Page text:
Augusta, Ga. Scientists want to make a chink in the armor of a bacterium that has little name recognition yet is the number-one bacterial cause of the diarrhea, vomiting and stomach pain Americans experience annually.
While Salmonella is likely quicker to sound an alarm, infection with Campylobacter jejuni is at least 25 times more common. Americans report about 42,000 cases of Salmonella sickness each year compared with approximately 1.3 million cases of Campylobacter infection, according to the Centers for Disease Control and Prevention.
Chickens and other birds are a major source for both, and, as is becoming the norm, antibiotic resistance is a problem in treating either infection, said Dr. Stuart A. Thompson, microbiologist at the Medical College of Georgia.at Georgia Regents University.
"We are looking for a way to make Campylobacter more vulnerable," said Thompson, who just received a $1.5 million grant from the National Institutes of Health to learn more about the fascinating film that helps protect Campylobacter.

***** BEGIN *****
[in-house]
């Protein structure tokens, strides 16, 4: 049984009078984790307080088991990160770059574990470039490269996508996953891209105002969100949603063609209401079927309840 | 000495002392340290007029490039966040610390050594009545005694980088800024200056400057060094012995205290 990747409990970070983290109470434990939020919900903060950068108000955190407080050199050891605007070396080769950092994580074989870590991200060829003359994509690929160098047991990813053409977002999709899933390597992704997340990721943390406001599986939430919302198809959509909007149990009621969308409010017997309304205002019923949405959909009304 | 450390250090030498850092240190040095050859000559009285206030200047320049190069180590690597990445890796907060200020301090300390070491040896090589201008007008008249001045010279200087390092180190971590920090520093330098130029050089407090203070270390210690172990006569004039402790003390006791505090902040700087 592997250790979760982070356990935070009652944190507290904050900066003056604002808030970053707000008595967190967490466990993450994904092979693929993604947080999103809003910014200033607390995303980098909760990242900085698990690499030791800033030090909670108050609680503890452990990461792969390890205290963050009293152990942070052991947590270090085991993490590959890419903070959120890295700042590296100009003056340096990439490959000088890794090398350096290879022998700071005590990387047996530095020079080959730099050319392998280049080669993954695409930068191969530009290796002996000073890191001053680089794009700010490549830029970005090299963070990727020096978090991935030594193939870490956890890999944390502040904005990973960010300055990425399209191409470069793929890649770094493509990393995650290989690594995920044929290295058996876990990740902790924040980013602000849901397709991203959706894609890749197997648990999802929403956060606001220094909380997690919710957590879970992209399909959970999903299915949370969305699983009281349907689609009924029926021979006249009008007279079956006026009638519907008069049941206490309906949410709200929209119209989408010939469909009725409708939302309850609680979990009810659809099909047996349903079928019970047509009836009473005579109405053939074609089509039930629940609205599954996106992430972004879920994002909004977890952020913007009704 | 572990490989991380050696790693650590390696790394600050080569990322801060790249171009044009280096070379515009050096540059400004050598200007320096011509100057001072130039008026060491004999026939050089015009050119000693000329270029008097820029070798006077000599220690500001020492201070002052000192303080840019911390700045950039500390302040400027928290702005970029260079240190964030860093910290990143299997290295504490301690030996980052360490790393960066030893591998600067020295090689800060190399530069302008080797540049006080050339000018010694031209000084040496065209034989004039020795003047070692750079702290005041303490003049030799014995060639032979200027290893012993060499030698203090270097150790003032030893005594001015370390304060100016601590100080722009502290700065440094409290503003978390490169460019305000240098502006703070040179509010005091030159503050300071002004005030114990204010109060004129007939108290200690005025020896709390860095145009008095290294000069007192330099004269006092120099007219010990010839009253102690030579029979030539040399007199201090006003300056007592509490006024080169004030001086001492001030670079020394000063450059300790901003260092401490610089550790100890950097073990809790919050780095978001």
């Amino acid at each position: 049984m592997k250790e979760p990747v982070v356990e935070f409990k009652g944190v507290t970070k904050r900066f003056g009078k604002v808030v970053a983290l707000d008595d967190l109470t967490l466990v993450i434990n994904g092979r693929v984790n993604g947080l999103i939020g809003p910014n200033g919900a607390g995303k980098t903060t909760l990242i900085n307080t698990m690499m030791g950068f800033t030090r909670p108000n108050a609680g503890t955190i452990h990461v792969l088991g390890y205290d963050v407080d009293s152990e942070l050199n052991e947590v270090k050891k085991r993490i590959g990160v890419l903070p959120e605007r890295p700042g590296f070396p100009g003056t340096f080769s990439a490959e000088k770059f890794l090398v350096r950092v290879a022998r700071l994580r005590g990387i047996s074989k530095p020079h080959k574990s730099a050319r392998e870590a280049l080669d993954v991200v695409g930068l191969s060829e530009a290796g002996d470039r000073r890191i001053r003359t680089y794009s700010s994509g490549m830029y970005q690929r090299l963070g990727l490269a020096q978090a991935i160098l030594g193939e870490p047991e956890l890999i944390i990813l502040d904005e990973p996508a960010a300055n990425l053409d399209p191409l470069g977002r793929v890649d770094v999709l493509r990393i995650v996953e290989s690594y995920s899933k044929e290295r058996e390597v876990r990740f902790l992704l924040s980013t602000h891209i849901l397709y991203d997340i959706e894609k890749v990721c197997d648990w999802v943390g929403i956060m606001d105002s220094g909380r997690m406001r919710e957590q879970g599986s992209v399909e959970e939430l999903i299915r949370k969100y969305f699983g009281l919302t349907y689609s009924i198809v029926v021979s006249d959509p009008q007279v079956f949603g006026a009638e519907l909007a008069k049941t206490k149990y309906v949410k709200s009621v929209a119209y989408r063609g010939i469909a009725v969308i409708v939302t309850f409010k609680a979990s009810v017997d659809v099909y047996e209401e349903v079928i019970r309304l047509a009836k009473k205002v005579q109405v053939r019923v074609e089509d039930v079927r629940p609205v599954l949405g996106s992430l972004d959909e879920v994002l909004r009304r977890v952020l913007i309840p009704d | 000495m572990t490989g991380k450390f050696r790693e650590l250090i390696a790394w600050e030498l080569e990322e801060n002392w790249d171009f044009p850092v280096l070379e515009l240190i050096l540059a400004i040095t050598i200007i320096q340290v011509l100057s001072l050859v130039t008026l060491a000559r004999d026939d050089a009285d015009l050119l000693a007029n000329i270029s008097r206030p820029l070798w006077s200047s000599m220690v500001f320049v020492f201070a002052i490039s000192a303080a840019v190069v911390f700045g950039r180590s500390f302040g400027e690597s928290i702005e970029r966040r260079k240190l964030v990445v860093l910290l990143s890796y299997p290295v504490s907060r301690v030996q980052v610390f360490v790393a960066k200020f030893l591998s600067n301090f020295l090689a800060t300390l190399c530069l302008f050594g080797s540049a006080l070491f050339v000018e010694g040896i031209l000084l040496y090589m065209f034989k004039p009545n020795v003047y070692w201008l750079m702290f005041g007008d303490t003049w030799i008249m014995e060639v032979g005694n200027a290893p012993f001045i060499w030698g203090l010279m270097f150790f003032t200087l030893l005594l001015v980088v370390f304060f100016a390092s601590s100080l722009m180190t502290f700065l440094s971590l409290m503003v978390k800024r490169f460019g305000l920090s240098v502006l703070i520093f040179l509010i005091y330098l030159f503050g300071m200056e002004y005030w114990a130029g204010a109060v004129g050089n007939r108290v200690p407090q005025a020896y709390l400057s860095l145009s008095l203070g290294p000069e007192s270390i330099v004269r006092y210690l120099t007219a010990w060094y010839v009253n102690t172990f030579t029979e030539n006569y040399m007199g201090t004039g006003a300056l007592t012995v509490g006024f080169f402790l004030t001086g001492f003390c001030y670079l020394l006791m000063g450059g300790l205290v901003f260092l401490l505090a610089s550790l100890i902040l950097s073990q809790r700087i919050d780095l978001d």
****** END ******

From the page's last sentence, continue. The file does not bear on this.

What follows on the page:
It's called biofilm, a slimy sugar coating made by bacteria and fungi that coats teeth overnight and leaves a pink ring in rarely used toilets. "Any standing water that goes down and leaves that ring, that is biofilm," Thompson said. In fact, that is basically how scientists grow biofilm in the lab.
However gross if may sound, biofilm is likely super-attractive to bacteria, which use it to deal with excess oxygen or to huddle and hibernate when nutrition is scarce. It's also hard for antibiotics to penetrate and handy in helping bacteria avoid more natural enemies like antibodies and free radicals.
"We are studying how biofilm formation is regulated," said Thompson, who wants to know the primary sugar Campylobacter uses to make its biofilm and how the regulatory protein, CsrA, helps.
"If we know what the sugar is, maybe we
|Contact: Toni Baker|
Medical College of Georgia at Georgia Regents University